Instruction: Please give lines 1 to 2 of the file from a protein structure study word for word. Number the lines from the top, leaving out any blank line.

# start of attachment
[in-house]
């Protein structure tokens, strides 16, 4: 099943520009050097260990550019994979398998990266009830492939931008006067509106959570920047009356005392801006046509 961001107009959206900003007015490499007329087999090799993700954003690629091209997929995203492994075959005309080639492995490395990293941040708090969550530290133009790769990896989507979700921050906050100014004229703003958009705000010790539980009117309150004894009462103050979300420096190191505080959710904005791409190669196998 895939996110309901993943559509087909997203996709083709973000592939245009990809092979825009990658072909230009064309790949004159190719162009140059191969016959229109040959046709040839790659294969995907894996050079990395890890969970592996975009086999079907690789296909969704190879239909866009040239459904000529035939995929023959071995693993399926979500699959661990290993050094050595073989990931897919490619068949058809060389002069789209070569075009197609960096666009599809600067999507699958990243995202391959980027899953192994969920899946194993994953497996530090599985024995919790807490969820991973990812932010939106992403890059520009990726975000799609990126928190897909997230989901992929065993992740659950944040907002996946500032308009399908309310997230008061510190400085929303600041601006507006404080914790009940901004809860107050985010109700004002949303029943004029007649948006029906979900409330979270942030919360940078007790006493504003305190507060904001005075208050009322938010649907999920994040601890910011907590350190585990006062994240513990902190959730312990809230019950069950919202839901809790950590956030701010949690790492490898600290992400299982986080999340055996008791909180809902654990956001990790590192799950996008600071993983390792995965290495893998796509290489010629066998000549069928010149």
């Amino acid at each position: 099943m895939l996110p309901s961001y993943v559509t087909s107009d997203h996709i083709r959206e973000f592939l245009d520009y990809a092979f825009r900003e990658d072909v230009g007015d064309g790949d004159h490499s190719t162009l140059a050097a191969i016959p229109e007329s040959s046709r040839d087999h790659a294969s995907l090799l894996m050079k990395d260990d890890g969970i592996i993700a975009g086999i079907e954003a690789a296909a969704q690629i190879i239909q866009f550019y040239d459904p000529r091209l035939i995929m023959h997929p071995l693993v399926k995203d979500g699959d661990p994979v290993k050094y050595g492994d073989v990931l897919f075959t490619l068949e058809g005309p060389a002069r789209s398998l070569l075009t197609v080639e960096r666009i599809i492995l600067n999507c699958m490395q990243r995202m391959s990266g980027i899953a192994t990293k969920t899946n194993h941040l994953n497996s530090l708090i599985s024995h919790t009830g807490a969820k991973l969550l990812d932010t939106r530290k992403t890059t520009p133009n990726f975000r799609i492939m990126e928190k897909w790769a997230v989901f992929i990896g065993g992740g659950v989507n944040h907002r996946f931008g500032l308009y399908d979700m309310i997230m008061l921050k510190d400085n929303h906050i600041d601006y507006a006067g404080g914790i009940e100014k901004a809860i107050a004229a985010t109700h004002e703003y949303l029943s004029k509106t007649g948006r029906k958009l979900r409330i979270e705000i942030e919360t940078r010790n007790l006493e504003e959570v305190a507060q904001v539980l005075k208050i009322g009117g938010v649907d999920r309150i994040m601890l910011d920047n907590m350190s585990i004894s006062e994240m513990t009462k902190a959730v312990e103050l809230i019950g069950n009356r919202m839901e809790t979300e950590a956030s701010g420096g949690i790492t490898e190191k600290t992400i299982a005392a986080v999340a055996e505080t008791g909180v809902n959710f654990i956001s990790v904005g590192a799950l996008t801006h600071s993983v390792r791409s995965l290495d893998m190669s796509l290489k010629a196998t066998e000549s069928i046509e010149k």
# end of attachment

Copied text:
[in-house]
């Protein structure tokens, strides 16, 4: 099943520009050097260990550019994979398998990266009830492939931008006067509106959570920047009356005392801006046509 961001107009959206900003007015490499007329087999090799993700954003690629091209997929995203492994075959005309080639492995490395990293941040708090969550530290133009790769990896989507979700921050906050100014004229703003958009705000010790539980009117309150004894009462103050979300420096190191505080959710904005791409190669196998 895939996110309901993943559509087909997203996709083709973000592939245009990809092979825009990658072909230009064309790949004159190719162009140059191969016959229109040959046709040839790659294969995907894996050079990395890890969970592996975009086999079907690789296909969704190879239909866009040239459904000529035939995929023959071995693993399926979500699959661990290993050094050595073989990931897919490619068949058809060389002069789209070569075009197609960096666009599809600067999507699958990243995202391959980027899953192994969920899946194993994953497996530090599985024995919790807490969820991973990812932010939106992403890059520009990726975000799609990126928190897909997230989901992929065993992740659950944040907002996946500032308009399908309310997230008061510190400085929303600041601006507006404080914790009940901004809860107050985010109700004002949303029943004029007649948006029906979900409330979270942030919360940078007790006493504003305190507060904001005075208050009322938010649907999920994040601890910011907590350190585990006062994240513990902190959730312990809230019950069950919202839901809790950590956030701010949690790492490898600290992400299982986080999340055996008791909180809902654990956001990790590192799950996008600071993983390792995965290495893998796509290489010629066998000549069928010149």